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Fortnightly Magazine - June 1 1996

Rate Unbundling: Are We There Yet? A Reality Check

Joseph F. Brennan and J. Robert Malko

In an article entitled "Rate Unbundling: Are We There Yet?" (PUBLIC UTILITIES FORTNIGHTLY, Feb. 15, 1996, p. 30), authors Susan Stratton Morse, Meg Meal, and Melissa Lavinson urge regulators to unbundle the cost of capital to recognize that the business risk of electric generation exceeds that of transmission and distribution (T&D).

El Paso Files Capacity Turnback Settlement

Lori A. Burkhart

El Paso Natural Gas Co. (EPNG) has filed a settlement at the Federal Energy Regulatory Commission (FERC) that resolves its general rate case with natural gas pipeline customers such as Southern California Gas Co. (SCG) as well as the question of who pays for unsubscribed capacity.

Months of confidential negotiations resulted in agreements with 95 percent of EPNG's customers, and with the California, Nevada, and Arizona commissions.

Corporate Unbundling: Are We Ready Yet? A Bondholder's Primer

Bruce W. Radford

So the Federal Energy Regulatory Commission (FERC) won't break up the electric utility industry. But it may happen anyway (em if not at the FERC's direction, then perhaps under pressure from state regulators who, some say, are threatening to link stranded-cost recovery to vertical disaggregation.

What would a breakup mean for bonds and bondholders?

As we reported last month ("New Corporate Structures Place Bondholders at Risk," May 1, 1996, p.

DOE's Curtis Champions Natural Gas R&D

Lori A. Burkhart

Charles B. Curtis, deputy secretary of the U.S. Department of Energy, spoke on the world energy balance and its impact on U.S. markets at the American Gas Association (A.G.A.) Natural Gas Roundtable on April 2 in Washington, DC. Curtis pointed out the security implications of the latest Energy Information Administration (EIA) forecast that global demand for oil might reach an additional 20 million barrels a day by 2010, and that the Persian Gulf would likely supply 75 percent of that demand.

1996 Electric Stakeholders Forum

Joseph F. Schuler, Jr.

ElectricStakeholdersForum

Consumers

Labor Unions

ManagementDeregulation isn't just for utilities anymore.

This year, PUBLIC UTILITIES FORTNIGHTLY'S

annual Electric Executive's Forum recognizes

the growing constituency of the electric

utility industry.

Utilities, Consumers Oppose Palm Springs Plan

Lori A. Burkhart

The City of Palm Springs, CA, has asked the Federal Energy Regulatory Commission (FERC) to approve a plan allowing it to enter the electric business by installing a second electric meter at customer locations.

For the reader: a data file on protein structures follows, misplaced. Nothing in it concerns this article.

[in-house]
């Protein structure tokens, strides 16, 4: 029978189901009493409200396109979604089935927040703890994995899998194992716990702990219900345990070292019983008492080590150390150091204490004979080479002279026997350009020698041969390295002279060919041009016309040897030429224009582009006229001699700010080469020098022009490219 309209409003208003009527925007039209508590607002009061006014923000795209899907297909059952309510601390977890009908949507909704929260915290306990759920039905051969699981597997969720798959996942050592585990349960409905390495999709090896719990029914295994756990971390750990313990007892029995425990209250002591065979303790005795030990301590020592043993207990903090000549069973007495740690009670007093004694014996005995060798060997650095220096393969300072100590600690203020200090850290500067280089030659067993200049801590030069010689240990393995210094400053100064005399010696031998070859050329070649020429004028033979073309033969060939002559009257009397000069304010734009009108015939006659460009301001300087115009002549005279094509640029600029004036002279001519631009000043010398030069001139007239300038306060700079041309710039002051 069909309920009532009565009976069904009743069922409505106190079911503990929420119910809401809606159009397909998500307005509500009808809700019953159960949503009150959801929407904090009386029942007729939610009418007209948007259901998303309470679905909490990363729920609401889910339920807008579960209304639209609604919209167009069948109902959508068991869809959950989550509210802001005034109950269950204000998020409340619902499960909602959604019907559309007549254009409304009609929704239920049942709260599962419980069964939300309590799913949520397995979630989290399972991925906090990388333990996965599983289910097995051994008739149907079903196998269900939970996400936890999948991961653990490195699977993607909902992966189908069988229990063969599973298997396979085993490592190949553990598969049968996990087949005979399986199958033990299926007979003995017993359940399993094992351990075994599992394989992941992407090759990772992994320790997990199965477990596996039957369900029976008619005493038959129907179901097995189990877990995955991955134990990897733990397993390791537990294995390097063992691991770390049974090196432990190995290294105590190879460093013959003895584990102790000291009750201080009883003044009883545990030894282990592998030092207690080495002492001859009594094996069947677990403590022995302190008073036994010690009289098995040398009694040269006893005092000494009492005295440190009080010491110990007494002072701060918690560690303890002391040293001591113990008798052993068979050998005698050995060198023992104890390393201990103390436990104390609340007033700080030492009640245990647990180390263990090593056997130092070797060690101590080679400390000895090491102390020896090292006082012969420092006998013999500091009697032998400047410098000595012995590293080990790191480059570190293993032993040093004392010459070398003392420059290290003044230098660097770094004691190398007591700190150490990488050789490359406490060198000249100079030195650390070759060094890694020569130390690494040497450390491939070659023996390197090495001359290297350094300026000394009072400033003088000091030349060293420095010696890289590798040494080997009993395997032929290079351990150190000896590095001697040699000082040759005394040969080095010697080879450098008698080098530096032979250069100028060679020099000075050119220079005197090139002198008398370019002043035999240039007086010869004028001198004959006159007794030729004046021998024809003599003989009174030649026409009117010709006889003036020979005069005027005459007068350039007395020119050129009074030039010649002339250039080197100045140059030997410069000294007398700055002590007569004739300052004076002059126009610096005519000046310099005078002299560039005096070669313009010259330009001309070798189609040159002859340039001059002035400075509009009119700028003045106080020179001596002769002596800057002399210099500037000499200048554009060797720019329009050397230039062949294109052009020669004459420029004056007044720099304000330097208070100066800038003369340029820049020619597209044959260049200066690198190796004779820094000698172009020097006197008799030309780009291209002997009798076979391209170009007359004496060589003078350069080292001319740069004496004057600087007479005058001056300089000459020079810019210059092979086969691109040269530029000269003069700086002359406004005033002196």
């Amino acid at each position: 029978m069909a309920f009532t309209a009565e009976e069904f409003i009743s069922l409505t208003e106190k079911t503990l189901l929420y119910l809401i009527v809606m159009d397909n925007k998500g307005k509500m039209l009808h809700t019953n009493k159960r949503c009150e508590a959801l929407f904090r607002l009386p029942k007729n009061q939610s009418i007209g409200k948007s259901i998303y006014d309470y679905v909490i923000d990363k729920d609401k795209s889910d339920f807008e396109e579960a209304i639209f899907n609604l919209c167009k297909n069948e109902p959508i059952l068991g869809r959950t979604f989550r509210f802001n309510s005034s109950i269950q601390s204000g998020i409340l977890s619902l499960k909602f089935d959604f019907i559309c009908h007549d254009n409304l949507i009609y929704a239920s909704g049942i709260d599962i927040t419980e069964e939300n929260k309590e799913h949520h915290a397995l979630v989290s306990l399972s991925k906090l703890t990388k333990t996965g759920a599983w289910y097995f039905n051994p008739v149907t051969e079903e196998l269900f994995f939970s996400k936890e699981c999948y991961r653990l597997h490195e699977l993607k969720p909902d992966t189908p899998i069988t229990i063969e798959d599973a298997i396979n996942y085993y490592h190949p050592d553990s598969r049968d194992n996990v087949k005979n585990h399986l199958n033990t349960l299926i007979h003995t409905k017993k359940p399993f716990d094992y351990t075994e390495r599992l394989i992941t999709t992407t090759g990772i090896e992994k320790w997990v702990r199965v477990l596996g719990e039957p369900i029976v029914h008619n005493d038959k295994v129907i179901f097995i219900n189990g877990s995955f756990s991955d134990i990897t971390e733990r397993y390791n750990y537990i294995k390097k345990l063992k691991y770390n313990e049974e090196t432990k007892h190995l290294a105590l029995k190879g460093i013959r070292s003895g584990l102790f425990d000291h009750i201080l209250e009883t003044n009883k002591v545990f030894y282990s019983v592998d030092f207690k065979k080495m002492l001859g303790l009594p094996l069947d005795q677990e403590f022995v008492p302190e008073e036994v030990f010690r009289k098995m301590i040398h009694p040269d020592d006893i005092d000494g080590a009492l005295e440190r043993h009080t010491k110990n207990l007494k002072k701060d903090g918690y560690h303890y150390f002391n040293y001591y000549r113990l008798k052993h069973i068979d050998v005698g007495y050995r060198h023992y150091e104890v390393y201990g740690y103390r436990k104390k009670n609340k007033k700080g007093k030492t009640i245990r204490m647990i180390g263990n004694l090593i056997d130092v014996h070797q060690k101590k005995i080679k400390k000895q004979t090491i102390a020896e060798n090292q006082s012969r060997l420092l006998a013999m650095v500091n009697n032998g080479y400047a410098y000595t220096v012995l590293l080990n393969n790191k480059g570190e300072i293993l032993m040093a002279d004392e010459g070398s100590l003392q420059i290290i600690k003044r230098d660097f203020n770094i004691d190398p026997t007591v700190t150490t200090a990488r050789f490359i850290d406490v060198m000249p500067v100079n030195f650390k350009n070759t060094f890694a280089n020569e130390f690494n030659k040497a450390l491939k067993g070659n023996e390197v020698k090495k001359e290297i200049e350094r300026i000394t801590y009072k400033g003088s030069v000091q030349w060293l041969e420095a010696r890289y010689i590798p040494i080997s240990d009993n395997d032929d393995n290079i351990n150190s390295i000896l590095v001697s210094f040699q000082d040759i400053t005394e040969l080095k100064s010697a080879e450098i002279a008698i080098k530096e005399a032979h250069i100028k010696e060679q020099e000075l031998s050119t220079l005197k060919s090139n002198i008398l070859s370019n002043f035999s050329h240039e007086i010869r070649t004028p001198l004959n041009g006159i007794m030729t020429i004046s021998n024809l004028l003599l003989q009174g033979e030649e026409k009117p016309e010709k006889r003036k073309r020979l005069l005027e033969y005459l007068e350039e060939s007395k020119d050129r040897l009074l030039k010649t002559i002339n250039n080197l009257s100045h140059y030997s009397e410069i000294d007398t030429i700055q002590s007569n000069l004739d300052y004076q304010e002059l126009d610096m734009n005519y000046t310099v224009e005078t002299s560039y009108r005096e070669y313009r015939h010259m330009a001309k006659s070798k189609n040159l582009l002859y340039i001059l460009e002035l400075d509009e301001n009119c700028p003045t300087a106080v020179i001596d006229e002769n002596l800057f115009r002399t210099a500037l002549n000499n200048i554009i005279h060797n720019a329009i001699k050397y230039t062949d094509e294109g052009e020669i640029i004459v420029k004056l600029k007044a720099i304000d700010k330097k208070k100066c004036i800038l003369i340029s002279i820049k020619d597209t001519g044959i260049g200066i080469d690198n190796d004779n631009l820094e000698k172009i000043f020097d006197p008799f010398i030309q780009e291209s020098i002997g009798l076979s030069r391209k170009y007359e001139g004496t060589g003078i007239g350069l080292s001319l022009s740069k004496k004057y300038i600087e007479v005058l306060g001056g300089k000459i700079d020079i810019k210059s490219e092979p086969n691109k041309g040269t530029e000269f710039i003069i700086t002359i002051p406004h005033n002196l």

Consumers: Cost or Benefit?

s Cherry Picking

"If we ignore history, we're doomed to repeat it. And what happened in the natural gas industry is precisely what will happen. The FERC authorized deregulation of the natural gas industry and, as a consequence, today's retail consumers (em meaning residential retail consumers (em are paying more than twice as much for natural gas as the large industrial users.

CSW Communications Become First Exempt Telco

Lori A. Burkhart

On April 4, less than two months after the Telecommunications Act of 1996 was enacted, the Federal Communications Commission (FCC) granted the first application allowing a public utility holding company, CSW Communications, Inc., to enter telecommunications markets (FCC 96-152). CSW is now an "exempt telecommunications company." The FCC noted that the entrance of utility companies as new competitors could result in lower prices and wider choices for consumers.

Unions: Odd Man Out?

Downsizing

"The short answer is 'yes'. . . . Utilities think they have to cut their costs in order to compete. The easiest way to cut costs is to downsize, get rid of people . . . which means they stop doing the work. And the result is a threat to the reliability of service.

NRC Reconsiders Decommissioning Funding

Lori A. Burkhart

The Nuclear Regulatory Commission (NRC) is considering revising its regulations on nuclear plant decommissioning funding. Under current NRC regulations, adopted in 1988, an electric utility may set aside decommissioning funds annually over the estimated life of a plant. In a deregulated environment, however, a nuclear power licensee could lose its regulated rate base as a source to fund the balance of decommissioning expenses.

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